Tuesday, November 27, 2012

The greatest Google Mail feature you may not be using

There's a wonderfully powerful and subtle technique in Google Mail that can be used to enhance every reply you make to a mail: if you select an area of a message and then hit Reply only the selected text will be quoted in the response.

For example, here's an email I need to reply to:

If I simply hit Reply then the entire original message is quoted in the response:

But if I first select the piece that's important to me:

And then hit reply, only that part is in the response:

Use this to respond to just the right parts of a message and cut down those enormous chains of replies where the messages grow and grow and grow.

PS This feature has been disabled by default in Google Mail. You must enable it to use it.

25 comments:

Mohammed Kashim said...

Seems like an important email. Are you sure you want to share it with the rest of the World?

Rod Salazar said...

That's a nigerian scam email

Rod Salazar said...
This comment has been removed by the author.
Erik Thayer said...
This comment has been removed by the author.
Erik Thayer said...

Also works the same way in the Mail.app on OSx

Paul Albrecht said...

This is the worst feature ever. I often accidentally select some letters. When hitting reply the whole quotet text gets lost.

Gabe da Silveira said...

@Paul - How do you "accidentally select some letters"? I'm sorry if you're not very good with a mouse or you have a weird faulty trackpad, but that doesn't make this a bad feature. For those of us who use Gmail day in and day out for a huge volume of email this is a tremendously useful feature.

marjancek said...

Wow; this is really incredible!
Desktop emailers should implement this!

Wait a second...

SpamKids said...

I don't like this feature because I usually select the text to read it. :)

bunwich said...

This feature has been available in Thunderbird for a while.

Dogsbody said...

Yeah, this has been in Thunderbird a while and does trip me up every now and then as I tend to highlight text as I read big paragraphs.

Kris Linquist said...

OS X's Mail application does this as well.

Bob Foster said...

Using a scam email as an example of how to selectively quote in your reply seems in bad taste. No one should reply to a scam email.

ege madra said...

@Paul Albrecht
Ditto. Same thing in thunderbird, always.

Paul Albrecht said...

Sometimes i select to copy dates, keywords or other material. Sometimes i just select words or text i am thinking about. Maybe im "not good with my mouse" when reading.
Im doing a LOT of emails and this does happen a few times a day.
My mailclient Sparrow does this too, and its really bad that its not optional.
Ok, the feature/idea is not bad but the implementation is.

Paul Albrecht said...

HackerNews Poll on selecting text while reading:

http://news.ycombinator.com/item?id=4839436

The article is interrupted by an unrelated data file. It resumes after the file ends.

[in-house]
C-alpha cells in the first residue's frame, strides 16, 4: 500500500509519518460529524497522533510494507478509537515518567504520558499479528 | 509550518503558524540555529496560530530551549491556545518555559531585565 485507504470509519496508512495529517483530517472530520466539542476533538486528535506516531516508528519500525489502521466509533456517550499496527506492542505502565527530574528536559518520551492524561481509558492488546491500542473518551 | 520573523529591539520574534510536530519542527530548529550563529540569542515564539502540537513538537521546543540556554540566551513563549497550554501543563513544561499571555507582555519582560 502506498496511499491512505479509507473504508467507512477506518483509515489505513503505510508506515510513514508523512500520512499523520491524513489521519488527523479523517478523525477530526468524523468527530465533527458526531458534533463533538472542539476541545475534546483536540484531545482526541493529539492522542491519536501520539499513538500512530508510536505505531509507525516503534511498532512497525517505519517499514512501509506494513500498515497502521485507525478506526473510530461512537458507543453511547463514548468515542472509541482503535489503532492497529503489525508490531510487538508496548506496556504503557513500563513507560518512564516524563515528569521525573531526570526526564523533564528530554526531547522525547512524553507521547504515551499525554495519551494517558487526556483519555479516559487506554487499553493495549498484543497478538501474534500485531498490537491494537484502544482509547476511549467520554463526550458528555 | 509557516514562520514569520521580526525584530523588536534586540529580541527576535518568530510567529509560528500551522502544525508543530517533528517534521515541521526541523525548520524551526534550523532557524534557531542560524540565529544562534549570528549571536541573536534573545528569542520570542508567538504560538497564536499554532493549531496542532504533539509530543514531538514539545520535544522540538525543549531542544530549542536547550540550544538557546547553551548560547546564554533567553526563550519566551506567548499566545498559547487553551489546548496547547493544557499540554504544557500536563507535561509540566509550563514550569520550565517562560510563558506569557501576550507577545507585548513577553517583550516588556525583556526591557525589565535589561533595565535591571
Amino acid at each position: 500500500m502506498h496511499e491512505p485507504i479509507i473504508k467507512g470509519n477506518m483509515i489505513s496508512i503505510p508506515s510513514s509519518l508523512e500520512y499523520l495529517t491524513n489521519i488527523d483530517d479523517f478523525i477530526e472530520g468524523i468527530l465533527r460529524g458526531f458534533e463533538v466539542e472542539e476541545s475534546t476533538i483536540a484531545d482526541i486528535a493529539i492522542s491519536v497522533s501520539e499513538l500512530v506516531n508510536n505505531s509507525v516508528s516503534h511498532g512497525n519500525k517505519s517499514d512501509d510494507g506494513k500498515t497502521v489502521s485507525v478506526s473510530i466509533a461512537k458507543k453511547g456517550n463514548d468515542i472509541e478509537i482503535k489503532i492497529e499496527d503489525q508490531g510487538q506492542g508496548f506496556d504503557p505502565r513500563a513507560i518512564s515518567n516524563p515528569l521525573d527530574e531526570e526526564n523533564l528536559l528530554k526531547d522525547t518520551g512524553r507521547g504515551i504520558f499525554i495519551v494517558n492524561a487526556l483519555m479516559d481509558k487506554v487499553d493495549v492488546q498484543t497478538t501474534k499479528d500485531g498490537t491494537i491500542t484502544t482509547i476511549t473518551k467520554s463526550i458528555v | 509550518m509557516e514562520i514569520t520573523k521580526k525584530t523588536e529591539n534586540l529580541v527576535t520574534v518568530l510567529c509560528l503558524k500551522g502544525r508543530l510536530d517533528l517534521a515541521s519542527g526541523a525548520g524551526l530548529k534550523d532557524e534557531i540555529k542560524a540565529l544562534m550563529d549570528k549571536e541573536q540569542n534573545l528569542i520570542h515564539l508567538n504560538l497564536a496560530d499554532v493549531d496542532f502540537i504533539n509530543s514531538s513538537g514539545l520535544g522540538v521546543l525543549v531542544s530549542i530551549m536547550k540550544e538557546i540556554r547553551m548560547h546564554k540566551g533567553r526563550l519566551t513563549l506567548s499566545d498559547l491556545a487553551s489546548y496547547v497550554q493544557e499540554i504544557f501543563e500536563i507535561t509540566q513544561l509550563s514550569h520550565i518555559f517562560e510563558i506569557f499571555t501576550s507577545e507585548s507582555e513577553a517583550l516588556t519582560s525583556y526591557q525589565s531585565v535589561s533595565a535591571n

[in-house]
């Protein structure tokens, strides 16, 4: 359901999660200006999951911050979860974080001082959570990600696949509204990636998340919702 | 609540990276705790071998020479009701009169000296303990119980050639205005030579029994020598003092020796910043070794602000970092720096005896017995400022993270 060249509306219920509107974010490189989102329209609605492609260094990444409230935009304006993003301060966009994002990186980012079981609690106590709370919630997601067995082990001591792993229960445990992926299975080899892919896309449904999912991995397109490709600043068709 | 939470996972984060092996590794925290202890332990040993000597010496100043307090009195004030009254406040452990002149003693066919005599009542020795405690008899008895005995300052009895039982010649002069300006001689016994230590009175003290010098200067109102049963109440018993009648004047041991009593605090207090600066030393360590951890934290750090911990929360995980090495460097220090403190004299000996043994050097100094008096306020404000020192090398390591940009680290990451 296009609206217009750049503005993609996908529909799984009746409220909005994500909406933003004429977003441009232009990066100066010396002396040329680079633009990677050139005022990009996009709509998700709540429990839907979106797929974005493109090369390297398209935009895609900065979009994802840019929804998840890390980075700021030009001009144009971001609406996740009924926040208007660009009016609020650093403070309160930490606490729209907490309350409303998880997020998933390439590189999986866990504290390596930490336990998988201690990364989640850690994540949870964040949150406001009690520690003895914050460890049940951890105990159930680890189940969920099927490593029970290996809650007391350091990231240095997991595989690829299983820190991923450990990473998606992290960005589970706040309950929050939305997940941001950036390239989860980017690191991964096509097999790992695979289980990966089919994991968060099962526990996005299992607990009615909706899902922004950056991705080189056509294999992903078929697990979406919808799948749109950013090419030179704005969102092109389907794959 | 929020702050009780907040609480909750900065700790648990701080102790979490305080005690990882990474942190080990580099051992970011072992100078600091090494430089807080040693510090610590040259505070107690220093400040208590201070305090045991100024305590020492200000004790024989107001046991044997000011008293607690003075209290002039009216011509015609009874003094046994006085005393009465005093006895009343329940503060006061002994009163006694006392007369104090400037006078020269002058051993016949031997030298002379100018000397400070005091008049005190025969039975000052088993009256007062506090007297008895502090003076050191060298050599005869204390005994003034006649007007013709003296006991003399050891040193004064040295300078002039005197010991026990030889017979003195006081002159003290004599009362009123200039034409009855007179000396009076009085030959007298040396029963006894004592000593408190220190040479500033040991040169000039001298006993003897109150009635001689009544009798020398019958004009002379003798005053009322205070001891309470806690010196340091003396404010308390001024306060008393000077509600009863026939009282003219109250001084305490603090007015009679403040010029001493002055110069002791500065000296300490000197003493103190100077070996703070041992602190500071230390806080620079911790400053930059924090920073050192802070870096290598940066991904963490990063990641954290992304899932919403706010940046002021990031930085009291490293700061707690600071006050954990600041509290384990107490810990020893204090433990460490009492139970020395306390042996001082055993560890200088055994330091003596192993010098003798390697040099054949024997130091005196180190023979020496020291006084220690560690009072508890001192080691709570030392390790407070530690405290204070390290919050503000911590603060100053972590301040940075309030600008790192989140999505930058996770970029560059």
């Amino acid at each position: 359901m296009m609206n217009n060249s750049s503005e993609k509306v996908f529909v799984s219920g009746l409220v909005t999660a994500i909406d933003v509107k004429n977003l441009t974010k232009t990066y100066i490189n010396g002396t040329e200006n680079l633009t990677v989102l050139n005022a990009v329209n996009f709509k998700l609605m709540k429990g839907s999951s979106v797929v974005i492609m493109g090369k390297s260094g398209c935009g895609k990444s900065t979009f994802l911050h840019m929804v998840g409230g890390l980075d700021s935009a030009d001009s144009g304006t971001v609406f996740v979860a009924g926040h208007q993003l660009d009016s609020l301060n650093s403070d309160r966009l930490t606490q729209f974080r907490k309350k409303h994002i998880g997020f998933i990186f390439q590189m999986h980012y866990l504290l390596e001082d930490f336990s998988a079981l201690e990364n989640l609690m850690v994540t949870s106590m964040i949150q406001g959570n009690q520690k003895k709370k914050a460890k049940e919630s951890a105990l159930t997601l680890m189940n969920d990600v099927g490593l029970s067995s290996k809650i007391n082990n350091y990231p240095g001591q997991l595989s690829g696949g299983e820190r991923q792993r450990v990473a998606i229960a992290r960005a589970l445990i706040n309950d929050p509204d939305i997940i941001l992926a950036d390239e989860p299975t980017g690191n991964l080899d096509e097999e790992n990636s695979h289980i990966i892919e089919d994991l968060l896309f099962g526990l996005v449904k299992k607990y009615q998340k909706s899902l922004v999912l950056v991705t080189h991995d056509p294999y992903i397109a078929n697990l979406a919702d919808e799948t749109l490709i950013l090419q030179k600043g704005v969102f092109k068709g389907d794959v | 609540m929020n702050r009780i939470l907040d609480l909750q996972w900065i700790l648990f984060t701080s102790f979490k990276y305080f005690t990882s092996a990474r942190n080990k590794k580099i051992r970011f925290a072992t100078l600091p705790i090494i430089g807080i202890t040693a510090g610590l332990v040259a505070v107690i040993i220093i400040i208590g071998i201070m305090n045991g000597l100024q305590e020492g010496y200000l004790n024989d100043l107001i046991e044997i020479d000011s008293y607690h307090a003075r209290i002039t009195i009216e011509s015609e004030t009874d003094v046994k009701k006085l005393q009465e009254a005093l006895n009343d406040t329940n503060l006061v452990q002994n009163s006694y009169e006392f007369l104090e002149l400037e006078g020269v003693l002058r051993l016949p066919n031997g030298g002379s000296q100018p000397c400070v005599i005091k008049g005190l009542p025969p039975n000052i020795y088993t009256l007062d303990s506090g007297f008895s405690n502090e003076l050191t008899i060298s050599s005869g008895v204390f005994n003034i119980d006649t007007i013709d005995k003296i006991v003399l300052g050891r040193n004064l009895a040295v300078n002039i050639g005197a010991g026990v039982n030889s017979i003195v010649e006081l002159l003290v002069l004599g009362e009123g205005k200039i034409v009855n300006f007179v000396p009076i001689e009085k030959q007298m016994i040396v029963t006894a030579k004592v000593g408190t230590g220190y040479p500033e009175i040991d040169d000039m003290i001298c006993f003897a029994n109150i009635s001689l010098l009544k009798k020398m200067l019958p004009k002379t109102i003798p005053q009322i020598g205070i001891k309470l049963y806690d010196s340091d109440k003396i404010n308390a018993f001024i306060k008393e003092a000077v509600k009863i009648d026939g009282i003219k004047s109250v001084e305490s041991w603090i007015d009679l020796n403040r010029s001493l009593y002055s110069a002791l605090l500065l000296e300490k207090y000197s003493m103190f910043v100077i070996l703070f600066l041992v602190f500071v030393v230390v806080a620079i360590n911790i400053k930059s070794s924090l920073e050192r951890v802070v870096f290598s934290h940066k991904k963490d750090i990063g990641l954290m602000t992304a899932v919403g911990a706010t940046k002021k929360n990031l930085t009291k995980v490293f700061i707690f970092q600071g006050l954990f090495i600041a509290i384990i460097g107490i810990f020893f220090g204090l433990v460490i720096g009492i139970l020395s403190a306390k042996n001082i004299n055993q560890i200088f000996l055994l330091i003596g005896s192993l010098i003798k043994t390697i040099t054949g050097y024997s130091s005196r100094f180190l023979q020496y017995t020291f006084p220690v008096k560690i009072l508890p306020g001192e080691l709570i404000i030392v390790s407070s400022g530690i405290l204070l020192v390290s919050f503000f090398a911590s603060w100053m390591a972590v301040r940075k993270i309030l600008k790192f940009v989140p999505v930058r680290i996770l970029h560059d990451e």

Unknown said...

I use this feature all the time. Earlier this week I upgraded to the new compose window and it completely removes this functionality. I ended up reverting back to the original view.

Pras said...

I was really amused when I found that Outlook did that. Really handy feature.

Lighton Phiri said...

Mozilla Thunderbird has that feature as well. I had no idea it could be done in GMail.

முத்துவேல் said...

is it applicable for Forward also ?

mhd said...

Quoting is still not quite optimal in gmail. For once, it continues the sad trend of making top-posting the email standard. Started by the inane quoting of Outlook, where you didn't have line-prefixes. Google has those, so it should at least give the option of properly starting below the quoted text.

Also, I always find manually deleting quoted text to be quite iffy, due to the quote-char (">") to colored line conversion. Often a line or paragraph ends up unquoted if you delete the wrong character, and the only way back is undo. Makes trimming quoted text and replying to individual parts below them (as is the One True Way) a bit difficult.

Unknown said...

Note that this doesn't work with the new compose view, which I beta'd for a few days. It also hides the text you've quoted *while* you're writing the email, which just seems like a terrible idea.

Still, it's better than Zimbra, which only lets you top-post, and doesn't even wrap lines correctly in the quoted text.

Tom.Gamma said...

I've been looking for some time for thoughtful discussion regarding Reply With History. Certainly your selection technique helps, but I wonder... is even that chunk of history needed?

If a reply is prompt, has a relevant subject line, and contains complete sentences, you don't need any history.

The "complete sentences" part is the key. Instead of requiring the reader to constantly switch contexts between the history and your reply to form a coherent thought, just write a coherent sentence instead.

I suppose I am old and cranky, steeped in many years of exchanging paper letters. The idea of receiving a copy of my original letter with the reply written on it would have been considered rude. Ok. I know things have changed.

Robbin Edgren said...

The big question is: was this a lab feature until very recently? Since everybody started talking about it just now, and I have been using it as long as I can remember.

Michael Jenny said...

Me 2. This way the New compose Window is completely unusable.